Tag Archives: Indigenous

Encounter Comes To The York Theatre October 17 – 22, 2017

10 Oct

EncounterChristopherJosephThe best in physical theatre comes to the Cultch in conjunction with Diwali. Encounter is a story about an Indigenous woman, Dopdi, and her communities’ struggle to uphold the Indigenous life and her defiance against injustice. Created for the stage by Aparna Sindhoor, S M Raju, and Anil Natyaveda, Encounter is a tribute to the Indigenous people’s history. It is a passionate story of female power that delves into the struggles and challenges of the indigenous communities of India. Aparna Sindhoor, co-writer of Encounter says “The word ‘Encounter’ has a specific meaning in the Indian (South Asian) context. It is a euphemism for the state orchestrated ‘chance meetings,’ to get rid of (kill, or torture and kill) the so-called enemies of the state.” The performance features acrobatics and original music which pays tribute to Indigenous peoples’ history from around the world. The show runs October 17 – 22, 2017 at the York Theatre. Tickets are available at The Cultch.

Contributing Writer Tiva Quinn reviews Encounter:

Encounter is a dance-play that is political, sensual, humorous and informative. There’s a bit of every possible emotion along the way, but, ultimately, it’s also a story about an enormous tragedy.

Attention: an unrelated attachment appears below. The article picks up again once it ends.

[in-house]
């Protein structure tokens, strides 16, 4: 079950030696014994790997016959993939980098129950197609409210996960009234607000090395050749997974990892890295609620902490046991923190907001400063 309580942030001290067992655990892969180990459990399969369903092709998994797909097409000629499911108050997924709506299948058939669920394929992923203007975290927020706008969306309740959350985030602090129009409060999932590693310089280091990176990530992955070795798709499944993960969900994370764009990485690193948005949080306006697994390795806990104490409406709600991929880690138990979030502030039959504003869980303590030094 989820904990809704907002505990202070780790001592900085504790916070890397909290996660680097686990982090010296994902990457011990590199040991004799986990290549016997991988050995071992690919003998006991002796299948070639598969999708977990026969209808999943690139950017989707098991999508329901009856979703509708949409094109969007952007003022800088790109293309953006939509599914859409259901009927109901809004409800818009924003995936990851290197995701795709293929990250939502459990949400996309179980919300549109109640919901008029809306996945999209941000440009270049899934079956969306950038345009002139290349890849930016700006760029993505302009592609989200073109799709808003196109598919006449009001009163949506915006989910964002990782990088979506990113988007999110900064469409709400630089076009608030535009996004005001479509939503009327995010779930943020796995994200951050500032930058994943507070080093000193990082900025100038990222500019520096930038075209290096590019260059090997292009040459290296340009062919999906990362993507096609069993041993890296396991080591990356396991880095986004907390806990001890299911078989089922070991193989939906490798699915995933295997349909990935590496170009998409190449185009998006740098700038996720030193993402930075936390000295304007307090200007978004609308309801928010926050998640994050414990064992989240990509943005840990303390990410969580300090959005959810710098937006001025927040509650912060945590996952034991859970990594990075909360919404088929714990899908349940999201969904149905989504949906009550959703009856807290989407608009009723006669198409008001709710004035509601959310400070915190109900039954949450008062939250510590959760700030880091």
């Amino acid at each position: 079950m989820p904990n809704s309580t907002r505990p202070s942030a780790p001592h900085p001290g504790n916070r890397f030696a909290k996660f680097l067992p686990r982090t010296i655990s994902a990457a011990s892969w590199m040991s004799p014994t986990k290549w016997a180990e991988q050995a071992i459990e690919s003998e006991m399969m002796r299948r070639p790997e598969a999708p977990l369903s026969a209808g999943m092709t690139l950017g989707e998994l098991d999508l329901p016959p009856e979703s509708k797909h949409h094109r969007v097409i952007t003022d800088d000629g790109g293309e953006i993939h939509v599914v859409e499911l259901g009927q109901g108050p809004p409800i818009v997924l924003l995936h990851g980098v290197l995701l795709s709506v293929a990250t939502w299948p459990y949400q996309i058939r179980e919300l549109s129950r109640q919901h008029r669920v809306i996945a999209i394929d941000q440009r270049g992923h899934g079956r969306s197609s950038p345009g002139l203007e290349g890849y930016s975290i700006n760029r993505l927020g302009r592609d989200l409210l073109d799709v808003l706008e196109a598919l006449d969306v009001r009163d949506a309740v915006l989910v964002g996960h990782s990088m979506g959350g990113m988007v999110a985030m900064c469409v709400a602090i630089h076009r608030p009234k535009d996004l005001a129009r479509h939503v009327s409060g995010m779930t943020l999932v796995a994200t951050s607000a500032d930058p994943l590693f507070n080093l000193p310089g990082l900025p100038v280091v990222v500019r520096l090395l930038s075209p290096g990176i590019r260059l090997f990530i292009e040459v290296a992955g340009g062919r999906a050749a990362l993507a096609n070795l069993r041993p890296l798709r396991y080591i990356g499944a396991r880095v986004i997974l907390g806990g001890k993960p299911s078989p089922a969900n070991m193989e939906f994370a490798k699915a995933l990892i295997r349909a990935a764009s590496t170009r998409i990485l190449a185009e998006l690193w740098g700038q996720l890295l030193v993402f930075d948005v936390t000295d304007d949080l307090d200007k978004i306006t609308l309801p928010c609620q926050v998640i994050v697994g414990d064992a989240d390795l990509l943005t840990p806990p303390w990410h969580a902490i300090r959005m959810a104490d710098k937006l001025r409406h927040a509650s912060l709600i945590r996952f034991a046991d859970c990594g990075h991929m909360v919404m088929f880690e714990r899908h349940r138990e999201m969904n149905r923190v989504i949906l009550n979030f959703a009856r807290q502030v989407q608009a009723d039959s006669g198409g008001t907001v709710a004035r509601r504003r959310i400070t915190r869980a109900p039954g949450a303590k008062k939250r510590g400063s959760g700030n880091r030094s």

The dancers portray members of an indigenous group in India who find that their land is being taken for mining, while their water is being diverted for factories. In order to survive at all, they have no choice but to “steal” water from the wells of a wealthy landowner nearby, and so the military is called to put a stop to this crime.

The dancers also portray members of the military who have been sent to break up the “rebellion.” At one point, they tell us stories about why they joined the armed forces, and most of the stories are relatable – one needs to feed his family, one is saving to send her daughter to college, and of course one is in love with his gun, but there’s no distinction among them when their leader asks them to do “the needful” and try to get information from a prisoner.

In the South Asian context, “encounter” refers to times when the army captures suspected rebels and tortures or kills them. The story opens and closes on a scene of one such torture, and yes, it’s told through dance. The troupe are all very talented and they create some visually arresting tableaus out of these scenes. And in a world where a show like 24 asks us to identify with the torturer, why shouldn’t we have art that asks us to identify with both the torturer and those who are tortured?

If you’re looking for a note of hope, a sense of closure, or a call to action that makes you feel like you can make a difference, there isn’t one. It wouldn’t be especially true to the reality of the situation if there was.

Do I recommend seeing it, though? Yes.

Photo Credit: Christopher Joseph

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